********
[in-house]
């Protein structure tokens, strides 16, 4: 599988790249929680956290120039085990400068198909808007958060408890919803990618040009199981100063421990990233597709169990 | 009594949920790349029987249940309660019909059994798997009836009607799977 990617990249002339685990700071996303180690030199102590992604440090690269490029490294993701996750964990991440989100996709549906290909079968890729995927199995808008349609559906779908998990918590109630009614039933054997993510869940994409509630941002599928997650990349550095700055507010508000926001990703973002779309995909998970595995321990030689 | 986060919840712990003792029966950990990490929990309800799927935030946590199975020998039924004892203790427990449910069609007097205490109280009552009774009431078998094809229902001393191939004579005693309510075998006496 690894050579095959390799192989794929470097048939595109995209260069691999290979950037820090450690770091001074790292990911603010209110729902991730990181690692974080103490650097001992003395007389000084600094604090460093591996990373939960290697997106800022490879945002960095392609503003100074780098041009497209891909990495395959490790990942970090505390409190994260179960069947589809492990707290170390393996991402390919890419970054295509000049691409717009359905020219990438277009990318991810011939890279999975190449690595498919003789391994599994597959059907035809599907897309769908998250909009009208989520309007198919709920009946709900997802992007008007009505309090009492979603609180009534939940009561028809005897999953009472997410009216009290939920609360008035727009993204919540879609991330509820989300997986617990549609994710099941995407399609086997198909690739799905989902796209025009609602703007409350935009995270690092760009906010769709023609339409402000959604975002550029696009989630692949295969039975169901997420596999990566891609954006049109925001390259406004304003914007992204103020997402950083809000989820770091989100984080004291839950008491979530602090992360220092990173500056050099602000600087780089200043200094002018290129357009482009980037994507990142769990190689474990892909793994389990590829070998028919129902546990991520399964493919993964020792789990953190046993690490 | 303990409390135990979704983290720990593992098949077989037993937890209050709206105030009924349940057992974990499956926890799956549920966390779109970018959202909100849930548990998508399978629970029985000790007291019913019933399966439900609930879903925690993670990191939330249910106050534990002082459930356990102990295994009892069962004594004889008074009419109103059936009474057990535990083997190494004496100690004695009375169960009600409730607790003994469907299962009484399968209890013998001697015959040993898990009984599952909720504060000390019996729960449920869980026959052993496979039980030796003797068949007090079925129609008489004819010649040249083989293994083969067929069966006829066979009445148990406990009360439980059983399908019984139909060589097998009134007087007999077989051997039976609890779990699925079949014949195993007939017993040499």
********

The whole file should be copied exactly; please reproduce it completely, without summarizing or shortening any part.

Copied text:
[in-house]
């Protein structure tokens, strides 16, 4: 599988790249929680956290120039085990400068198909808007958060408890919803990618040009199981100063421990990233597709169990 | 009594949920790349029987249940309660019909059994798997009836009607799977 990617990249002339685990700071996303180690030199102590992604440090690269490029490294993701996750964990991440989100996709549906290909079968890729995927199995808008349609559906779908998990918590109630009614039933054997993510869940994409509630941002599928997650990349550095700055507010508000926001990703973002779309995909998970595995321990030689 | 986060919840712990003792029966950990990490929990309800799927935030946590199975020998039924004892203790427990449910069609007097205490109280009552009774009431078998094809229902001393191939004579005693309510075998006496 690894050579095959390799192989794929470097048939595109995209260069691999290979950037820090450690770091001074790292990911603010209110729902991730990181690692974080103490650097001992003395007389000084600094604090460093591996990373939960290697997106800022490879945002960095392609503003100074780098041009497209891909990495395959490790990942970090505390409190994260179960069947589809492990707290170390393996991402390919890419970054295509000049691409717009359905020219990438277009990318991810011939890279999975190449690595498919003789391994599994597959059907035809599907897309769908998250909009009208989520309007198919709920009946709900997802992007008007009505309090009492979603609180009534939940009561028809005897999953009472997410009216009290939920609360008035727009993204919540879609991330509820989300997986617990549609994710099941995407399609086997198909690739799905989902796209025009609602703007409350935009995270690092760009906010769709023609339409402000959604975002550029696009989630692949295969039975169901997420596999990566891609954006049109925001390259406004304003914007992204103020997402950083809000989820770091989100984080004291839950008491979530602090992360220092990173500056050099602000600087780089200043200094002018290129357009482009980037994507990142769990190689474990892909793994389990590829070998028919129902546990991520399964493919993964020792789990953190046993690490 | 303990409390135990979704983290720990593992098949077989037993937890209050709206105030009924349940057992974990499956926890799956549920966390779109970018959202909100849930548990998508399978629970029985000790007291019913019933399966439900609930879903925690993670990191939330249910106050534990002082459930356990102990295994009892069962004594004889008074009419109103059936009474057990535990083997190494004496100690004695009375169960009600409730607790003994469907299962009484399968209890013998001697015959040993898990009984599952909720504060000390019996729960449920869980026959052993496979039980030796003797068949007090079925129609008489004819010649040249083989293994083969067929069966006829066979009445148990406990009360439980059983399908019984139909060589097998009134007087007999077989051997039976609890779990699925079949014949195993007939017993040499």